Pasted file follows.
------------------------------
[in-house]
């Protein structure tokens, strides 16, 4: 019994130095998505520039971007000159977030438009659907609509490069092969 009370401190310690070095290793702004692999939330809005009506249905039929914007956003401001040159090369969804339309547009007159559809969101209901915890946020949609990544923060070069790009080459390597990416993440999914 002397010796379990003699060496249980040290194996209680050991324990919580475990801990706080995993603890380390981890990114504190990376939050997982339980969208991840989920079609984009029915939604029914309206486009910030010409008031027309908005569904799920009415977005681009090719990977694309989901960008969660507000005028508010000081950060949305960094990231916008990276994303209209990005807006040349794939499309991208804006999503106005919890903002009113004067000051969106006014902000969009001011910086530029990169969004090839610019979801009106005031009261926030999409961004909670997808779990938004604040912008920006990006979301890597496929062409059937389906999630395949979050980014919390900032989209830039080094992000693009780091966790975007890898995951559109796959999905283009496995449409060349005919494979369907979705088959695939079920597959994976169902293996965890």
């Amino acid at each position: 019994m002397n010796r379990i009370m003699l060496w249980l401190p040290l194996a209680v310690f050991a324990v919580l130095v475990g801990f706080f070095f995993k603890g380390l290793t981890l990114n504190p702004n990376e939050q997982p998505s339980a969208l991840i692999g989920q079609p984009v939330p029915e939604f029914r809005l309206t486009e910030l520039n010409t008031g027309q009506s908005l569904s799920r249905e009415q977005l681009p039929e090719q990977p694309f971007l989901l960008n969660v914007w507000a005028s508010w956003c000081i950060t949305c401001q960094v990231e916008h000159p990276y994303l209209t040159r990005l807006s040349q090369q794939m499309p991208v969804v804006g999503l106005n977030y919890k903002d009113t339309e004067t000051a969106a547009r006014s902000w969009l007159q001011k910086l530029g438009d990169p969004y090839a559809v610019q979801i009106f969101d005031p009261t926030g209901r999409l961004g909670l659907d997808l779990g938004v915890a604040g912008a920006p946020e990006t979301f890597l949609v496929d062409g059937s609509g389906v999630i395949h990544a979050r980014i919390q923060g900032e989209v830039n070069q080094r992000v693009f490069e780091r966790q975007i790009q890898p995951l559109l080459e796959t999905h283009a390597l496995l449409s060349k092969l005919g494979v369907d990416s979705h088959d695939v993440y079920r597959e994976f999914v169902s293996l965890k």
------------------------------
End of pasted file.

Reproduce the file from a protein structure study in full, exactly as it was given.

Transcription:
[in-house]
């Protein structure tokens, strides 16, 4: 019994130095998505520039971007000159977030438009659907609509490069092969 009370401190310690070095290793702004692999939330809005009506249905039929914007956003401001040159090369969804339309547009007159559809969101209901915890946020949609990544923060070069790009080459390597990416993440999914 002397010796379990003699060496249980040290194996209680050991324990919580475990801990706080995993603890380390981890990114504190990376939050997982339980969208991840989920079609984009029915939604029914309206486009910030010409008031027309908005569904799920009415977005681009090719990977694309989901960008969660507000005028508010000081950060949305960094990231916008990276994303209209990005807006040349794939499309991208804006999503106005919890903002009113004067000051969106006014902000969009001011910086530029990169969004090839610019979801009106005031009261926030999409961004909670997808779990938004604040912008920006990006979301890597496929062409059937389906999630395949979050980014919390900032989209830039080094992000693009780091966790975007890898995951559109796959999905283009496995449409060349005919494979369907979705088959695939079920597959994976169902293996965890």
């Amino acid at each position: 019994m002397n010796r379990i009370m003699l060496w249980l401190p040290l194996a209680v310690f050991a324990v919580l130095v475990g801990f706080f070095f995993k603890g380390l290793t981890l990114n504190p702004n990376e939050q997982p998505s339980a969208l991840i692999g989920q079609p984009v939330p029915e939604f029914r809005l309206t486009e910030l520039n010409t008031g027309q009506s908005l569904s799920r249905e009415q977005l681009p039929e090719q990977p694309f971007l989901l960008n969660v914007w507000a005028s508010w956003c000081i950060t949305c401001q960094v990231e916008h000159p990276y994303l209209t040159r990005l807006s040349q090369q794939m499309p991208v969804v804006g999503l106005n977030y919890k903002d009113t339309e004067t000051a969106a547009r006014s902000w969009l007159q001011k910086l530029g438009d990169p969004y090839a559809v610019q979801i009106f969101d005031p009261t926030g209901r999409l961004g909670l659907d997808l779990g938004v915890a604040g912008a920006p946020e990006t979301f890597l949609v496929d062409g059937s609509g389906v999630i395949h990544a979050r980014i919390q923060g900032e989209v830039n070069q080094r992000v693009f490069e780091r966790q975007i790009q890898p995951l559109l080459e796959t999905h283009a390597l496995l449409s060349k092969l005919g494979v369907d990416s979705h088959d695939v993440y079920r597959e994976f999914v169902s293996l965890k």